Contrary to the role of the FDA in the United States, the EMA does not have the authority to consider a biosimilar as interchangeable in European Union countries. Rather, each country is free to decide whether the substitution of one drug for another is permitted or not (4). Whilst some countries such as Austria and Portugal do not have any regulations in this regard, others such as Germany and Italy have clinical guidelines which prohibit automatic substitution, whereas Spain, Norway and Ireland have laws specifically prohibiting substitution (3).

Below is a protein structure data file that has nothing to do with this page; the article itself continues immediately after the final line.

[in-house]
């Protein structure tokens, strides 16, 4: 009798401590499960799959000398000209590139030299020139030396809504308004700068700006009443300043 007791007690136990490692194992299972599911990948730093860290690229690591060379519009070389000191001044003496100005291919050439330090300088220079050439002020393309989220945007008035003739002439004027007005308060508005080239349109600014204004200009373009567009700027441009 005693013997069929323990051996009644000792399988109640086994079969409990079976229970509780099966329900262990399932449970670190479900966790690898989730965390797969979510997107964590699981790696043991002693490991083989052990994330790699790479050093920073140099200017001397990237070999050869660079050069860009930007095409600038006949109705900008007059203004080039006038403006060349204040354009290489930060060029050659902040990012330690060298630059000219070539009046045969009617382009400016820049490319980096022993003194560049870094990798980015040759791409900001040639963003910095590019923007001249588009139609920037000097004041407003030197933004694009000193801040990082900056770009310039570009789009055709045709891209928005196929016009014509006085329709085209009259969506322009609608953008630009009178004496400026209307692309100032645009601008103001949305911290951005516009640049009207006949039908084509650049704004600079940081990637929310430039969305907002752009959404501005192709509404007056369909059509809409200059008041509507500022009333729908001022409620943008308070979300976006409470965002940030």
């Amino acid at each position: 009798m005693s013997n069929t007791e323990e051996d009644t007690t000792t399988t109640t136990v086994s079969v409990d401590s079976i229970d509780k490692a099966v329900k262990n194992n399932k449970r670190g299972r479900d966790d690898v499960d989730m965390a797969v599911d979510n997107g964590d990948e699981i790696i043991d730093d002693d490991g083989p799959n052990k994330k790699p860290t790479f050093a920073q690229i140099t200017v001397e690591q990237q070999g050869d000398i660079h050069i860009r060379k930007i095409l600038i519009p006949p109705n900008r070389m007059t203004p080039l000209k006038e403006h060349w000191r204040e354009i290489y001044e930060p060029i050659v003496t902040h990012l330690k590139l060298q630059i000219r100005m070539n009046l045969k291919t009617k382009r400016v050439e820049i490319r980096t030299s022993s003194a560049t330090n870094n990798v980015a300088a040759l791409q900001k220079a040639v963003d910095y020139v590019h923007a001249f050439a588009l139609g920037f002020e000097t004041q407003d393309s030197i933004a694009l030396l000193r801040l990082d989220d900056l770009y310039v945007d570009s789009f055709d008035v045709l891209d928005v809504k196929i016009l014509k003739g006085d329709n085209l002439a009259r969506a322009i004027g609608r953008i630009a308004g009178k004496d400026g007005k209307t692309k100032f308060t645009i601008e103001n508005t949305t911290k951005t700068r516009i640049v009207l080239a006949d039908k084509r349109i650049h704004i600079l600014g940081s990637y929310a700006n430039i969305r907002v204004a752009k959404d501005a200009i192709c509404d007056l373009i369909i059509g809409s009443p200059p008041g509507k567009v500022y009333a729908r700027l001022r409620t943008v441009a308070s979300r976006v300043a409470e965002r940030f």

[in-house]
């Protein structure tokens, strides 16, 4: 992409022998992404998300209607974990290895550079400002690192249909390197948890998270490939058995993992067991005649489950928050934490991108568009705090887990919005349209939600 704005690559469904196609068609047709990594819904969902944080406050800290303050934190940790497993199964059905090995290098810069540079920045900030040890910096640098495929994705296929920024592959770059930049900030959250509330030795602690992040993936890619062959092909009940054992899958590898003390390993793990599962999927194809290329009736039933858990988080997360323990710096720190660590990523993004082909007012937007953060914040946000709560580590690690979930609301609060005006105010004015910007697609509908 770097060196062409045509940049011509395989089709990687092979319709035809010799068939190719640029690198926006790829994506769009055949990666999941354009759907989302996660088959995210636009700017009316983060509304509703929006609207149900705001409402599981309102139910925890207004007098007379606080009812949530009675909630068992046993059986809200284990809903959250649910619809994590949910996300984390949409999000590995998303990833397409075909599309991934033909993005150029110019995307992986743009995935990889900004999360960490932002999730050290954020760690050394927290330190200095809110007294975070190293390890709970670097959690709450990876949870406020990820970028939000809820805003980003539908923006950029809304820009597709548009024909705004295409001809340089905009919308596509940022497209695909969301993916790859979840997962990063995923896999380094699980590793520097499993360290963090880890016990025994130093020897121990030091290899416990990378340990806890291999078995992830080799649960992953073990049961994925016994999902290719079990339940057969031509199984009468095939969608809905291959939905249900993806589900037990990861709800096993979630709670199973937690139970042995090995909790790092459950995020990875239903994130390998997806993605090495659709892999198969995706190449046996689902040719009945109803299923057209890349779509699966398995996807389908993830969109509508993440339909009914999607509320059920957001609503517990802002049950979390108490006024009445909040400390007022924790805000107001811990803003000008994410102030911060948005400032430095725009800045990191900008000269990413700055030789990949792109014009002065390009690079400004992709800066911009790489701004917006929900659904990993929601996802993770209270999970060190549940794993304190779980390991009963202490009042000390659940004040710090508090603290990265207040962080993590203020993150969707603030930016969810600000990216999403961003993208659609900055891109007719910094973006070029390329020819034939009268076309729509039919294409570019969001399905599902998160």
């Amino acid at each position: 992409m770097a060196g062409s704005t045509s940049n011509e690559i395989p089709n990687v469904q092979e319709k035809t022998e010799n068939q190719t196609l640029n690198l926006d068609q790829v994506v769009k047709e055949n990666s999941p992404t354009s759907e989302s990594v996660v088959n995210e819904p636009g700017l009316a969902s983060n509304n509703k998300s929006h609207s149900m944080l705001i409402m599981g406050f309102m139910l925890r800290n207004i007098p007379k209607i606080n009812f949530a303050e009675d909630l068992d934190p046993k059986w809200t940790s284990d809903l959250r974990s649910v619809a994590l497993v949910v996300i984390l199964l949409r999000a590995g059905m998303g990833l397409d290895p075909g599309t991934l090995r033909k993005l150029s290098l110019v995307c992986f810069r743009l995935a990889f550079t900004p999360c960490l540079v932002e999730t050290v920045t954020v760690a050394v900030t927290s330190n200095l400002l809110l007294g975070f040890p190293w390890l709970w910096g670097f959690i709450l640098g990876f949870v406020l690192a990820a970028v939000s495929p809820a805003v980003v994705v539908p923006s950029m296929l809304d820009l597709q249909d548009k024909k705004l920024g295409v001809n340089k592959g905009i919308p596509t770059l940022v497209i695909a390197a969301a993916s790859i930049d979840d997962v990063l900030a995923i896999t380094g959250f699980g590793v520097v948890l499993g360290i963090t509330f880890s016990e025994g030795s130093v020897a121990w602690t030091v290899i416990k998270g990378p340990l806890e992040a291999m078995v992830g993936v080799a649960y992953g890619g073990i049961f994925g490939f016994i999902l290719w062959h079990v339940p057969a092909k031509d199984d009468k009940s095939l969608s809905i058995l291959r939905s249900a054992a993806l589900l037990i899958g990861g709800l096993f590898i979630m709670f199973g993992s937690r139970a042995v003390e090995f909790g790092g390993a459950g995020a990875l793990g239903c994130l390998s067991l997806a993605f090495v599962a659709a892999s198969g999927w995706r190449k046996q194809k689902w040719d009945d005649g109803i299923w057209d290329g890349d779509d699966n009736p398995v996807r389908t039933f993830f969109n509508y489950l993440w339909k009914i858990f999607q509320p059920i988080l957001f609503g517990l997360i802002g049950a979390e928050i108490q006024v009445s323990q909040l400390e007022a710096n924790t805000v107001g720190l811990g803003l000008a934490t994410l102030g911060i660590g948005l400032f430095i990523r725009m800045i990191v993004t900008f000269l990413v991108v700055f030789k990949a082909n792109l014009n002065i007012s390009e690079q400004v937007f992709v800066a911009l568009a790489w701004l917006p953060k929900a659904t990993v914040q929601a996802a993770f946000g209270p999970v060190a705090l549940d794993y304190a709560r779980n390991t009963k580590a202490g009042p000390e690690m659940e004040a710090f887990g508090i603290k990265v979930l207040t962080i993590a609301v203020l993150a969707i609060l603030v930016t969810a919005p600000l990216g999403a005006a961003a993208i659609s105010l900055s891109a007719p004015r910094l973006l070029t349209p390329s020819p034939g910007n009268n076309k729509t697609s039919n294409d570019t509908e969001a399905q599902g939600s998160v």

France was the first European country to allow the substitution of biosimilars, albeit under certain conditions. According to Article 47 of the Law of 23 December 2013, the substitution of biosimilars is only permitted on the condition that a new treatment is started, the biosimilar belongs to the same pharmacological group as the prescribed product, and that the doctor has not explicitly prohibited, in writing, the substitution of the prescribed drug (5). In Finland, the Finnish Medicines Agency (FIMEA) published a document in May 2015 outlining their stance on the interchangeability of biosimilars (6). In it, they concluded that biosimilars are interchangeable with their reference products when under the supervision of a healthcare professional. However, they do not outline their stance on substitution. Finland’s stance on the matter is shared by other countries in the European Union. In the Netherlands, for example, biological products can be exchanged (regardless of whether they are original or biosimilar products) on the condition that suitable clinical monitoring has been carried out and the patient has been properly informed (7). In Germany, biosimilars can be used in the same way as the reference products to which they have demonstrated equivalence. This implicitly involves both the patients who have received biological therapy and those who previously received the original product (8). In Ireland, the Health Products Regulatory Authority (HPRA) indicates that if it is planned to change a reference drug for a biosimilar, or vice versa, the doctor administering the treatment must be involved; this means that there must be proper communication between the prescribing doctor and the patient, and between the prescribing doctor and the dispensing pharmacist (9).